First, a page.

Close the disk management window.

2.2 – Quorum disk mapping on CAFS2

NOTE: the virtual machine must be shut down before mapping the quorum shared disk.
In the virtual machine settings click on “Add” on top of window.

Select “Hard disk” and click on “Next”.

Select “Use an existing virtual disk” and click on “Next”.

Browse to the “CAFS1” virtual machine storage and select the disk “CAFS1.vmdk” with the size of “1 GB” and click “Open”.

Confirm the path to the VMDK file and click “Next”.

Set the virtual device node to “SCSI (1:1)” (a new SCSI controller will be created) and click on “Next” then click on “Finish”.

NOTE: it is very important that the SCSI BUS ID (the 1st number) is set to the same number as defined for other cluster nodes sharing the cluster disk, also it is very important that the Disk ID (the 2nd number) is unique amongst the other nodes sharing the disk. In our scenario, CAFS1 is using the SCSI configuration “1:0”, so for the second node CAFS2 we are using “1:1” (same bus, different disk ID).
Back to the virtual machine settings you will see a new SCSI bus and a new hard drive with the description “Mapped RAW LUN”.

Click on the new SCSI controller and activate the “SCSI Bus Sharing” to “Physical: virtual disks can be shared between virtual machines on any server”.

Now you can boot the server on. In disk management you will see the QUORUM disk initialized but “offline”.

This is the normal “standby mode” for the cluster and the disk should not be brought online by the disk management console but only by the Failover Cluster management console.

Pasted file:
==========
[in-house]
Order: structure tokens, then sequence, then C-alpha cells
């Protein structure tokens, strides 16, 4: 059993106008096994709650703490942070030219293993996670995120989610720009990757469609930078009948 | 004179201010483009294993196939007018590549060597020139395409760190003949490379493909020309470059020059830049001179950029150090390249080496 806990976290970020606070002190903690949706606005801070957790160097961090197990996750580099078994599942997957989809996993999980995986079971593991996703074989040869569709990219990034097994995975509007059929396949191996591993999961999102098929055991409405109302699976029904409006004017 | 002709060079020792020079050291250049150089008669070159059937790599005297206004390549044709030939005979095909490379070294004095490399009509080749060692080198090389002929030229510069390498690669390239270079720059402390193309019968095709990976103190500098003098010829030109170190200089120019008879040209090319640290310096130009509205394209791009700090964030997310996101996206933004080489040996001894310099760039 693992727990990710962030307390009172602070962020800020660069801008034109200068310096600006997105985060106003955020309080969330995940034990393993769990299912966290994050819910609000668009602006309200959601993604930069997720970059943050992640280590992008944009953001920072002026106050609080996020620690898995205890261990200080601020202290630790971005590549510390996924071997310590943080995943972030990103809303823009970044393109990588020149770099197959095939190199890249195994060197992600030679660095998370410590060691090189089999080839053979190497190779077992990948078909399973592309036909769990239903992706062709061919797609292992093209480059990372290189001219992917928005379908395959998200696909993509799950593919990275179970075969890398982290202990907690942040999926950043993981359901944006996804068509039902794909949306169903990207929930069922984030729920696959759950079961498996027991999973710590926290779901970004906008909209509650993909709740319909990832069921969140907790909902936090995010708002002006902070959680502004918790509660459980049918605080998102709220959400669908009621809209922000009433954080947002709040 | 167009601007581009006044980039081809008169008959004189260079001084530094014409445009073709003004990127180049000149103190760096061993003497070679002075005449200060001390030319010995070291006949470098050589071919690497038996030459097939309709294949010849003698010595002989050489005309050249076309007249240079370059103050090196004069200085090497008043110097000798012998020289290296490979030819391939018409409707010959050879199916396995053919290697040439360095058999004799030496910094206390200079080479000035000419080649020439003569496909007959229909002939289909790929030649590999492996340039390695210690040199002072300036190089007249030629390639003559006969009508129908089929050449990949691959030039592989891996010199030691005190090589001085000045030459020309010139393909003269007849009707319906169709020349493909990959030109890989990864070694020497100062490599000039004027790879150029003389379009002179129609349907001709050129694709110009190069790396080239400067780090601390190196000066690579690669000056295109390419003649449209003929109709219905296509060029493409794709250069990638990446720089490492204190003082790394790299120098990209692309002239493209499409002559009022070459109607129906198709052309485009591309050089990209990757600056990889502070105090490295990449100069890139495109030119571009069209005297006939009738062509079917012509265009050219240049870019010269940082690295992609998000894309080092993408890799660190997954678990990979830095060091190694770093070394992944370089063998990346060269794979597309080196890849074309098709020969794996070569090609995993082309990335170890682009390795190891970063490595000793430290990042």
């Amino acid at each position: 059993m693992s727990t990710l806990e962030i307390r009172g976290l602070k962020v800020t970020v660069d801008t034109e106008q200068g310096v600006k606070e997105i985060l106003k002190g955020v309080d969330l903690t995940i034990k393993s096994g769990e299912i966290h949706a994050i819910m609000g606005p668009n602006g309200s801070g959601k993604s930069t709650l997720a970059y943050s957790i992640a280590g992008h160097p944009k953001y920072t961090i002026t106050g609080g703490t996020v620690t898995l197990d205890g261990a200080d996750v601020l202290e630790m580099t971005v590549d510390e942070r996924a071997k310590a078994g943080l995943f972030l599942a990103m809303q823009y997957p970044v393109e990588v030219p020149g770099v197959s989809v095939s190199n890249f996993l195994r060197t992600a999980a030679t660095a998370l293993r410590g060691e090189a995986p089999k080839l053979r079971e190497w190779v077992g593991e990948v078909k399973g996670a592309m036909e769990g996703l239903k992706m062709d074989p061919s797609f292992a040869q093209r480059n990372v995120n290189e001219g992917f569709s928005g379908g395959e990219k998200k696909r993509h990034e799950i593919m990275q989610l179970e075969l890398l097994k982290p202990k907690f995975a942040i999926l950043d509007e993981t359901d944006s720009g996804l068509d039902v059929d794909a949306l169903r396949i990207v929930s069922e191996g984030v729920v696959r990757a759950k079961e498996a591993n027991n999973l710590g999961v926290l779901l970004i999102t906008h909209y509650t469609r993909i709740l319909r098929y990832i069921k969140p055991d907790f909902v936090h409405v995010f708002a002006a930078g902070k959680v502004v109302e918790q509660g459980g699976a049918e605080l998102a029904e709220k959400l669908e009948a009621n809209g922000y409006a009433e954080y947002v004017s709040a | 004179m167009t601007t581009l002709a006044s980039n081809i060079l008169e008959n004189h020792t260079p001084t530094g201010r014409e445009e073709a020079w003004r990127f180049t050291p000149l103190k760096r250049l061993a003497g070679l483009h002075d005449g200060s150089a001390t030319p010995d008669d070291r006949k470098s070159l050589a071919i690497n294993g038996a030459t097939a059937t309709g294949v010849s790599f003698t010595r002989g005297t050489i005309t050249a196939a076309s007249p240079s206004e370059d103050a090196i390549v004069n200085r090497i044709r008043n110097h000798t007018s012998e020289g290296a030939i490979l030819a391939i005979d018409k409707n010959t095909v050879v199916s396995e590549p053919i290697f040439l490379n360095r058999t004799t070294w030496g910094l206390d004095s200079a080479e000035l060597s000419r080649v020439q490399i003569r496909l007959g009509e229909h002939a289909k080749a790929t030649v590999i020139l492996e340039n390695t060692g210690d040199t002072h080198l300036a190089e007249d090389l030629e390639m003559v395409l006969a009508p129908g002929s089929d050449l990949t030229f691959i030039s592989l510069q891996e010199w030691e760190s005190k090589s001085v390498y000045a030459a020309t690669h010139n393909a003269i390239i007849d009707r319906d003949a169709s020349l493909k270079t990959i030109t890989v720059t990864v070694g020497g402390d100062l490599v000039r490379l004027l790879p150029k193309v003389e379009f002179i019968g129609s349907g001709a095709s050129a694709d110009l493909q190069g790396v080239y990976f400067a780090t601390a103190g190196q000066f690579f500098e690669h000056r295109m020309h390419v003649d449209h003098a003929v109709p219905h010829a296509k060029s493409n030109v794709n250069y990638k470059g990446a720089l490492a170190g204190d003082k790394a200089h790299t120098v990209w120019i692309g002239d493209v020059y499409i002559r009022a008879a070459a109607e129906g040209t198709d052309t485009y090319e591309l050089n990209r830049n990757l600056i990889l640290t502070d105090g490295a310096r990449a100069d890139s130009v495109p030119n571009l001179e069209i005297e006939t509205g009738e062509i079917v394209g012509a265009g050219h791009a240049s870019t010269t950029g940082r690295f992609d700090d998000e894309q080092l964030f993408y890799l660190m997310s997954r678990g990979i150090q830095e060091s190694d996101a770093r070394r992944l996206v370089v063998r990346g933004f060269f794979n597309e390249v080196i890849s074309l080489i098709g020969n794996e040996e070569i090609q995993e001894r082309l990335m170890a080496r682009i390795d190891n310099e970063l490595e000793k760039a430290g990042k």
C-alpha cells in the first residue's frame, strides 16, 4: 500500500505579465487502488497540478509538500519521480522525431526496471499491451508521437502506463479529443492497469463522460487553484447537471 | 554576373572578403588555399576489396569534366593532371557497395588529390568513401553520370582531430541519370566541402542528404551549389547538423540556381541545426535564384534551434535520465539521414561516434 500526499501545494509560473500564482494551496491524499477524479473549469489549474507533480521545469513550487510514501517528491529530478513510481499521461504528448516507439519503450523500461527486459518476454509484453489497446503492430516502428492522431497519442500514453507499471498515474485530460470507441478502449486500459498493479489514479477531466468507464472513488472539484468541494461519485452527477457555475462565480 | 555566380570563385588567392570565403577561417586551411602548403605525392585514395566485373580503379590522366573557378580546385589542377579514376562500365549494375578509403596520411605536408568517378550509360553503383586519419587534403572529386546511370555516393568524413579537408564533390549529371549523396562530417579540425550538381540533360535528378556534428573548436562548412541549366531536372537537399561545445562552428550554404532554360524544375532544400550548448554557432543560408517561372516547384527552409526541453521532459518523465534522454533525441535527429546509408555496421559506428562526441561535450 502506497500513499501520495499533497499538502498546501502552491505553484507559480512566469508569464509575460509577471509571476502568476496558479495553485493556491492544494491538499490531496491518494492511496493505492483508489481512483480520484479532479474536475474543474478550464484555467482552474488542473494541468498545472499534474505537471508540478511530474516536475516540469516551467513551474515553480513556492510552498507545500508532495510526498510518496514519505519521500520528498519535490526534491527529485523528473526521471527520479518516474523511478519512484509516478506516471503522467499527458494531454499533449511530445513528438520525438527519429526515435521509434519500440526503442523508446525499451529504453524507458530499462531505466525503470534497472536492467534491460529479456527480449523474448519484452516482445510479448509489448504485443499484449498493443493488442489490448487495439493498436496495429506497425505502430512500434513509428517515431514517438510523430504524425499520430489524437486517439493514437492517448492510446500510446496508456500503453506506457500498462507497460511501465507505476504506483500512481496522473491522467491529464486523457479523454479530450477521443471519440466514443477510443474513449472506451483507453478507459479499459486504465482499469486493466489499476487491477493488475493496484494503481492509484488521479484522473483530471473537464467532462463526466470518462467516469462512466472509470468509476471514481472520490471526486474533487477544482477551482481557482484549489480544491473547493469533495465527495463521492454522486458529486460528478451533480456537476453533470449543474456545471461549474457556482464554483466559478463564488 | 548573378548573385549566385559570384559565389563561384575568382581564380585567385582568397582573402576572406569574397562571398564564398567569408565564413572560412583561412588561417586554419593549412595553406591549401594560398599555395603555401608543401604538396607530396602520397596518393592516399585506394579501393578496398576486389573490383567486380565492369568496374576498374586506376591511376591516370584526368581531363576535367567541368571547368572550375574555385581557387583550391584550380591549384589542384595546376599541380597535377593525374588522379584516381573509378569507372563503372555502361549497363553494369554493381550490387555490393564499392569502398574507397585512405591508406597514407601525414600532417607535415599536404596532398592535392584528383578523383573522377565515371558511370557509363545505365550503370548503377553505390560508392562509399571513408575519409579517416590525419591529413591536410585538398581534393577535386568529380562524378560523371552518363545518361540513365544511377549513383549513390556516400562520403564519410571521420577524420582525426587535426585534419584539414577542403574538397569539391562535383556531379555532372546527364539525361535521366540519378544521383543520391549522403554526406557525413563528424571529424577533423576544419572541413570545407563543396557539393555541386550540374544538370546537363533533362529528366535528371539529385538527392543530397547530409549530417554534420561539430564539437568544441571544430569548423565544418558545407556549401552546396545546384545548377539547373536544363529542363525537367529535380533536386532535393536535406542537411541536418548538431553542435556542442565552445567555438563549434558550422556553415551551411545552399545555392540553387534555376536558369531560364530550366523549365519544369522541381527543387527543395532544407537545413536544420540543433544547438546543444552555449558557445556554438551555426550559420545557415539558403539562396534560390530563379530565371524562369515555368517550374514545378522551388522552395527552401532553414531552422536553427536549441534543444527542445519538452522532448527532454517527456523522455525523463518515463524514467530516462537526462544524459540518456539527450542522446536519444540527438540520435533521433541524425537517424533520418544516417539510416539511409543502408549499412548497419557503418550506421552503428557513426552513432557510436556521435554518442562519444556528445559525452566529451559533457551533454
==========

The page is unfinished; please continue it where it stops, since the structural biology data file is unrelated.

3 –Cluster feature deployment

The Failover cluster feature will be installed on CAFS1 and CAFS2 servers.

3.1 – Add the Cluster Feature on CAFS1

Open Server Manager. Click on “Manage” then click on “Add Roles and Features”.

Click on “Next” at the Welcome Screen.

Select “Role-based or feature-based installation” then click on “Next”.

The destination server is the local server by default, in this case “CAFS1”. Click on “Next”.

At the Roles pages, do not select any role. Click on “Next”.

At the Features page, select “Failover Clustering”.

Add the requested features and tick “Include management tools” then click “Add features”.

Back on the Features page, click on “Next”.

Click on “Install”.

Wait for the end of the installation process then click on “Close”.

3.2 – Add the Cluster Feature on CAFS2
Repeat the same step-by-step process done for CAFS1 from chapter 3.1.

4 –Cluster Configuration validation

Before you begin the cluster validation make sure that both servers CAFS1 and CAFS2 can communicate through the cluster dedicated network and the public network, the shared quorum must be visible in disk manager and the cluster feature has been successfully installed.

Open the Server Manager on CAFS1. From the “Tools” menu open the “Failover Cluster Manager”.

In the Failover Cluster Manager, “Management” section, click on “Validate Configuration”.

At the Welcome Screen click on “Next”.

Add the two servers “CAFS1” and “CAFS2” then click on “Next”.

Check “Run all tests” then click on “Next”.

Click on “Next” to begin all tests. Verify that the result is ok.

You can read “The configuration appears to be suitable for clustering”. Tick the “Create the cluster now using the validated nodes” checkbox then click on “Next”.

The cluster will now be created.

5 – Creation of the CAFS cluster

After you run the “Validate Configuration” wizard, the cluster creation wizard should pop-up. Click on “Next” to begin installation.

The Cluster Name is “CAFS” and the virtual IP address is set to “”. Click on “Next”.

Tick the checkbox “Add all eligible storage to the cluster” then click on “Next”.

Wait for the cluster to be created.